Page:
How does your desire to bring a warmth to Turandot affect your vocal technique?
I’ve been told my voice has a warm, dark quality to it—but it’s hard to know what your own voice really sounds like. After the first music rehearsal, Speight Jenkins said to me that he wanted somebody who could sing Turandot with a warm quality all the way through and not a screechy, screaming quality. I sang the role for the first time in 2001, and over the years I’ve had to keep tabs on the technical aspects of it so I can keep that warmth and not get into a space where I’m screaming it out. The biggest thing is keeping the breath lower in the body, and using all of the sounding chambers that I can. I need to keep those open, and I think that’s, vocally, one of the hardest things in a role like this. Our sinuses, face, and chest should remain open and vibrant so the sound can resonate, but sometimes if your character has to be closed off in that “Leave me alone, don’t touch me” kind of way, it can hinder your sound. I’ve had to watch that.
Moving away from the opera stage, you sang the national anthem at last Saturday’s Mariners game! Are you a big baseball fan?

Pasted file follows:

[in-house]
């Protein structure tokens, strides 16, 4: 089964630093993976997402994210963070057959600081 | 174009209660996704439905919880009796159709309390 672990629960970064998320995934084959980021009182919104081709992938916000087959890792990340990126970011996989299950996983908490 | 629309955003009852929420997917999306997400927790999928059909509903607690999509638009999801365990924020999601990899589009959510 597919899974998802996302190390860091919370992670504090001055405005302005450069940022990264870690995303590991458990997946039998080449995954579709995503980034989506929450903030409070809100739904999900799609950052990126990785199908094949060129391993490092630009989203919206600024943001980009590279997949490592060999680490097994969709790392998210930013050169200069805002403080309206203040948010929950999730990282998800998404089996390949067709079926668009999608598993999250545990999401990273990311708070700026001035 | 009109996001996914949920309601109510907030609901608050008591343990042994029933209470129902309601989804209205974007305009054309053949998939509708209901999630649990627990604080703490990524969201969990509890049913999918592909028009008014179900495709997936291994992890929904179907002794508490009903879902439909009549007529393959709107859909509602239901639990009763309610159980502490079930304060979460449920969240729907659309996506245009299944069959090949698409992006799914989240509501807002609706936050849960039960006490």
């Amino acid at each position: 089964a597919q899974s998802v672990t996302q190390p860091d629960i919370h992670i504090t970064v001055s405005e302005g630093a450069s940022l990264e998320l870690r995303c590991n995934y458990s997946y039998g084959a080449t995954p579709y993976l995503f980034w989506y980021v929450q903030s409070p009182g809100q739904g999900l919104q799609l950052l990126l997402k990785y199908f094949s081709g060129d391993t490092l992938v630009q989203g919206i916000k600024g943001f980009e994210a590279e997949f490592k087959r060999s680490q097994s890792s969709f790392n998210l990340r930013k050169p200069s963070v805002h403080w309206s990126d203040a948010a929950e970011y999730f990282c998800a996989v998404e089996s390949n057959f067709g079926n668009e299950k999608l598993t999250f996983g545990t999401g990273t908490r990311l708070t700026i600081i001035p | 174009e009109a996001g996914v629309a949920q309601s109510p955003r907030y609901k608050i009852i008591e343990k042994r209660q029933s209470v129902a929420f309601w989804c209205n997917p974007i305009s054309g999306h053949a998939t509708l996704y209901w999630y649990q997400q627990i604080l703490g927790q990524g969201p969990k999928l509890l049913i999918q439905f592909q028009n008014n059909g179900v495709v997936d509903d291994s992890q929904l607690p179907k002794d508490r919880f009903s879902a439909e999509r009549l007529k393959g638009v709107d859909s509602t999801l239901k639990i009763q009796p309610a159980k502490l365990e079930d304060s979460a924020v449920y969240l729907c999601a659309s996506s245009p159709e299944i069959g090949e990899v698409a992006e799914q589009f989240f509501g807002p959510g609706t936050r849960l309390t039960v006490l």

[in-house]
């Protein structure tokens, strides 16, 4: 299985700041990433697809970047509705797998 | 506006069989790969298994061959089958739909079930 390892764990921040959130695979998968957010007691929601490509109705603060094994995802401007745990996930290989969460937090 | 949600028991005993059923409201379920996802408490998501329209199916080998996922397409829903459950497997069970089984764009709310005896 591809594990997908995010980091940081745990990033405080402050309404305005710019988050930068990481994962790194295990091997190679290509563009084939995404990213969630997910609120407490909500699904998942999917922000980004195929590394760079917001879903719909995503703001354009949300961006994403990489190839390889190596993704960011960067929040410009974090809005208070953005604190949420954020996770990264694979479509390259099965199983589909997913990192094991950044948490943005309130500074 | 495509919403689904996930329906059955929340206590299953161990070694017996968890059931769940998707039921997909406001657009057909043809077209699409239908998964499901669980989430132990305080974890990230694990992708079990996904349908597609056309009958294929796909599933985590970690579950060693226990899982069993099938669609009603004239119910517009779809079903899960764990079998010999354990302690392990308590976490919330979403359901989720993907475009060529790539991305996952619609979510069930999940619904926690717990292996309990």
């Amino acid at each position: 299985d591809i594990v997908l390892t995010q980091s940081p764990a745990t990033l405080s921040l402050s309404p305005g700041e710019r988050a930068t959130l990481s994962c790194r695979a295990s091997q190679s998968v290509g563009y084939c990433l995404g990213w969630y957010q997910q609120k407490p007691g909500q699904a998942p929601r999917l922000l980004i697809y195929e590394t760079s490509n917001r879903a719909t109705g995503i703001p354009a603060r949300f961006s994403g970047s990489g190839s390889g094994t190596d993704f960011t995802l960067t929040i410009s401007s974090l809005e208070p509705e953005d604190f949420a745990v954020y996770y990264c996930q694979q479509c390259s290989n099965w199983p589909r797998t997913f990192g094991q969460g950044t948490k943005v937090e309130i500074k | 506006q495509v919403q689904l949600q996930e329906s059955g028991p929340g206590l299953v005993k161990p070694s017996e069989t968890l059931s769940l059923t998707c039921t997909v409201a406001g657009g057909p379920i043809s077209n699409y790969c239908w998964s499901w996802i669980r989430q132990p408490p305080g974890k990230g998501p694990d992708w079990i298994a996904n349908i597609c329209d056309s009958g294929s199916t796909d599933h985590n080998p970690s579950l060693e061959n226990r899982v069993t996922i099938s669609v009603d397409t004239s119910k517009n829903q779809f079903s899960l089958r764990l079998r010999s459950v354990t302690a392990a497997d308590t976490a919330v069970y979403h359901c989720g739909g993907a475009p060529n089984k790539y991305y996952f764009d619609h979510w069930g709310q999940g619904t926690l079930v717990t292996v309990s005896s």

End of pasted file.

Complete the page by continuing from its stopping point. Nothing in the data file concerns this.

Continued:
Yes, I am, and my family is. I have a little boy, Luke, who is 10 years old and loves baseball. I’m constantly being quizzed on baseball trivia.
So who do you root for?
Well, my son’s team is the New York Yankees. My son and my husband and my stepson are going to get to go to the Yankees game on the 23rd. I won’t be able to go, but Speight was so great and got them tickets. I’m from New England, originally, so I’m actually a Red Sox fan, actually. But I’ve done the proper motherly thing and have stepped aside a little on that. I try not to get too crazy for the Red Sox anymore.
That’s incredibly big of you!
Thank you. [Laughs] I allowed my son to be a Yankee fan, because he was born in New York City. So where you’re born, I figure that’s where you have your allegiances. My husband is from Cleveland, so he’s technically an Indians fan.
That’s great that your family gets to join you in Seattle!
Yes, we travel together. My husband is basically a stay-at-home dad, and he teaches our son. We home-school our son so that we can travel together and be together for those long periods. (Usually an opera job is at least a month or five weeks). I’ve been lucky.